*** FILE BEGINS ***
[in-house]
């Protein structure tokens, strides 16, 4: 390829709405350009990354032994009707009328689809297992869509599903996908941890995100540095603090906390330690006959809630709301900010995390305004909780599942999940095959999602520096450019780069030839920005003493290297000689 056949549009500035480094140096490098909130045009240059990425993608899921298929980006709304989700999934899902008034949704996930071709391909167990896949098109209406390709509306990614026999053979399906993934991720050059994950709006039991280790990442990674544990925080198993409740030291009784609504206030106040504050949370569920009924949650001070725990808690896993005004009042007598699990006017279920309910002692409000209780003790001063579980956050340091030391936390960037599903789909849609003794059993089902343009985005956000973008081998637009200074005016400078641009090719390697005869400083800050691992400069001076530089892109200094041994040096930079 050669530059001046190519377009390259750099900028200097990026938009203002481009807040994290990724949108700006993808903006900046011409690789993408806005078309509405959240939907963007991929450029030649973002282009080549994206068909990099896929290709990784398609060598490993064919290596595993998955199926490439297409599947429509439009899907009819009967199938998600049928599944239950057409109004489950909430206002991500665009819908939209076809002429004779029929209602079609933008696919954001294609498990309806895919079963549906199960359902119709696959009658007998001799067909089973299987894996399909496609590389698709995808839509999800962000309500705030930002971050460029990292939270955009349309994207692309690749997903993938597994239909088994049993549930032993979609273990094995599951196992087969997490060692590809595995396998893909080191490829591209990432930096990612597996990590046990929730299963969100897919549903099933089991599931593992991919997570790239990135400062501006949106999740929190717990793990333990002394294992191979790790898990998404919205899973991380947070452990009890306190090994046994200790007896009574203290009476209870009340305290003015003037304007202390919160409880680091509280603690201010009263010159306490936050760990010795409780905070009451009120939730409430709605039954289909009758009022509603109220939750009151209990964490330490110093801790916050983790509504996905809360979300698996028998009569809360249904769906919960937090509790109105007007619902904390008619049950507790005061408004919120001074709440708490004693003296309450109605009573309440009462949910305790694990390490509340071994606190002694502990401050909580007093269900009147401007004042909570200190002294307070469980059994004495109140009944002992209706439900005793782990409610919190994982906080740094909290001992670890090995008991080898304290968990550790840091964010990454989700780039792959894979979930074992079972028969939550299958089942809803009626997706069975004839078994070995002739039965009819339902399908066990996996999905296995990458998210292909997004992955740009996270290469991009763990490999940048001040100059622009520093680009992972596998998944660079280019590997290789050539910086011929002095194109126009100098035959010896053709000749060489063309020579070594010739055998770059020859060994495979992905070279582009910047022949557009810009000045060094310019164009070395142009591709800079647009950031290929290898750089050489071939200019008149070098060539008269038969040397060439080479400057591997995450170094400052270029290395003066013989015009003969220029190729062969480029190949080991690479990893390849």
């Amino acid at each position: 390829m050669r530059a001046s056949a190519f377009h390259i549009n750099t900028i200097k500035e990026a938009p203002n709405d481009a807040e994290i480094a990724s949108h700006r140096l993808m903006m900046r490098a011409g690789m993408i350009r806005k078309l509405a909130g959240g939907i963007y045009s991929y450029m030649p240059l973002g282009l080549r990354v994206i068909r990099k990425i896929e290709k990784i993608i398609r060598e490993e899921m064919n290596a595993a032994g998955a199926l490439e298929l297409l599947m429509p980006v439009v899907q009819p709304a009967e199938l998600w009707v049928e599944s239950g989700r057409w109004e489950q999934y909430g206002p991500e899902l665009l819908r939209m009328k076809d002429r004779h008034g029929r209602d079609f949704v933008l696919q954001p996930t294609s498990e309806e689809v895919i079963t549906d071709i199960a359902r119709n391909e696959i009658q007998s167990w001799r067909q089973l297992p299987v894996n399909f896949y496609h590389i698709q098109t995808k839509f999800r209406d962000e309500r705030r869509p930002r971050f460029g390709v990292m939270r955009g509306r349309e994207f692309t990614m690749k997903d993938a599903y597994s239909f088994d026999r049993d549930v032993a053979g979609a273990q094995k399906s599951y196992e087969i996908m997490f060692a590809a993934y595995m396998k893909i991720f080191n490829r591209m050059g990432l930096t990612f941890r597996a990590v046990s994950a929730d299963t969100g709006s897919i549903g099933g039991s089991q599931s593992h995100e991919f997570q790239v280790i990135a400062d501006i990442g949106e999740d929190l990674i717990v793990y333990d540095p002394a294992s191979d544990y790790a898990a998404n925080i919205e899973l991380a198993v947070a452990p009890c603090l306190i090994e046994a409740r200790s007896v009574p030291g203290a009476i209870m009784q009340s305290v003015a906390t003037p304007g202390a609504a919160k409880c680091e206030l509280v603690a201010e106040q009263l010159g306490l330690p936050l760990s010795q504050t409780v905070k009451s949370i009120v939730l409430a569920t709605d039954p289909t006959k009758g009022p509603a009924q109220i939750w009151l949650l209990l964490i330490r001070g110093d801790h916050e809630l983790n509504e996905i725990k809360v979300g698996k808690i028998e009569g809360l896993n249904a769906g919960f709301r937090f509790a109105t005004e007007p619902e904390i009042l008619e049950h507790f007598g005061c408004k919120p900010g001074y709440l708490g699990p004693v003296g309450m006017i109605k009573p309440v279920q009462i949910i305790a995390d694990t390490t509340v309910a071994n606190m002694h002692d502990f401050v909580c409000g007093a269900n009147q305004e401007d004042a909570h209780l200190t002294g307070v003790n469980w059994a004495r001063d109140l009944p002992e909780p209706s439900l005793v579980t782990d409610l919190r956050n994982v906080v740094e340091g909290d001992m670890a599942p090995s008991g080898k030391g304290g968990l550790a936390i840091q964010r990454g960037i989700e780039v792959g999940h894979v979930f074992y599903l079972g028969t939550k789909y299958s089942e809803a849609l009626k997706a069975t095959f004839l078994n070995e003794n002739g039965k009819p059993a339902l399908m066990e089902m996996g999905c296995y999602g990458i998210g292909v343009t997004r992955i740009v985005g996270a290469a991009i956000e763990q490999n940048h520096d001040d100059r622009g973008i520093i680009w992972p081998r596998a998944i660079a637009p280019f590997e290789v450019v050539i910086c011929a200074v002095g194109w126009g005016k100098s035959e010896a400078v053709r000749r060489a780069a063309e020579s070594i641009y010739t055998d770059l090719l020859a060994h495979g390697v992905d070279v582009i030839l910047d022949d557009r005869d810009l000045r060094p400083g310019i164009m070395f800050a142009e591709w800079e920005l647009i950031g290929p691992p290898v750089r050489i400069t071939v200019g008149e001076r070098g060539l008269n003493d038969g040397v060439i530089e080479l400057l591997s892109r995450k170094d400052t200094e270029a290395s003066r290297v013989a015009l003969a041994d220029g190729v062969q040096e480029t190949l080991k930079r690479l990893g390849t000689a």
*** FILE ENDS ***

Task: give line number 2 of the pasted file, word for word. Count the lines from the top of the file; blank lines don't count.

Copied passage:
């Protein structure tokens, strides 16, 4: 390829709405350009990354032994009707009328689809297992869509599903996908941890995100540095603090906390330690006959809630709301900010995390305004909780599942999940095959999602520096450019780069030839920005003493290297000689 056949549009500035480094140096490098909130045009240059990425993608899921298929980006709304989700999934899902008034949704996930071709391909167990896949098109209406390709509306990614026999053979399906993934991720050059994950709006039991280790990442990674544990925080198993409740030291009784609504206030106040504050949370569920009924949650001070725990808690896993005004009042007598699990006017279920309910002692409000209780003790001063579980956050340091030391936390960037599903789909849609003794059993089902343009985005956000973008081998637009200074005016400078641009090719390697005869400083800050691992400069001076530089892109200094041994040096930079 050669530059001046190519377009390259750099900028200097990026938009203002481009807040994290990724949108700006993808903006900046011409690789993408806005078309509405959240939907963007991929450029030649973002282009080549994206068909990099896929290709990784398609060598490993064919290596595993998955199926490439297409599947429509439009899907009819009967199938998600049928599944239950057409109004489950909430206002991500665009819908939209076809002429004779029929209602079609933008696919954001294609498990309806895919079963549906199960359902119709696959009658007998001799067909089973299987894996399909496609590389698709995808839509999800962000309500705030930002971050460029990292939270955009349309994207692309690749997903993938597994239909088994049993549930032993979609273990094995599951196992087969997490060692590809595995396998893909080191490829591209990432930096990612597996990590046990929730299963969100897919549903099933089991599931593992991919997570790239990135400062501006949106999740929190717990793990333990002394294992191979790790898990998404919205899973991380947070452990009890306190090994046994200790007896009574203290009476209870009340305290003015003037304007202390919160409880680091509280603690201010009263010159306490936050760990010795409780905070009451009120939730409430709605039954289909009758009022509603109220939750009151209990964490330490110093801790916050983790509504996905809360979300698996028998009569809360249904769906919960937090509790109105007007619902904390008619049950507790005061408004919120001074709440708490004693003296309450109605009573309440009462949910305790694990390490509340071994606190002694502990401050909580007093269900009147401007004042909570200190002294307070469980059994004495109140009944002992209706439900005793782990409610919190994982906080740094909290001992670890090995008991080898304290968990550790840091964010990454989700780039792959894979979930074992079972028969939550299958089942809803009626997706069975004839078994070995002739039965009819339902399908066990996996999905296995990458998210292909997004992955740009996270290469991009763990490999940048001040100059622009520093680009992972596998998944660079280019590997290789050539910086011929002095194109126009100098035959010896053709000749060489063309020579070594010739055998770059020859060994495979992905070279582009910047022949557009810009000045060094310019164009070395142009591709800079647009950031290929290898750089050489071939200019008149070098060539008269038969040397060439080479400057591997995450170094400052270029290395003066013989015009003969220029190729062969480029190949080991690479990893390849």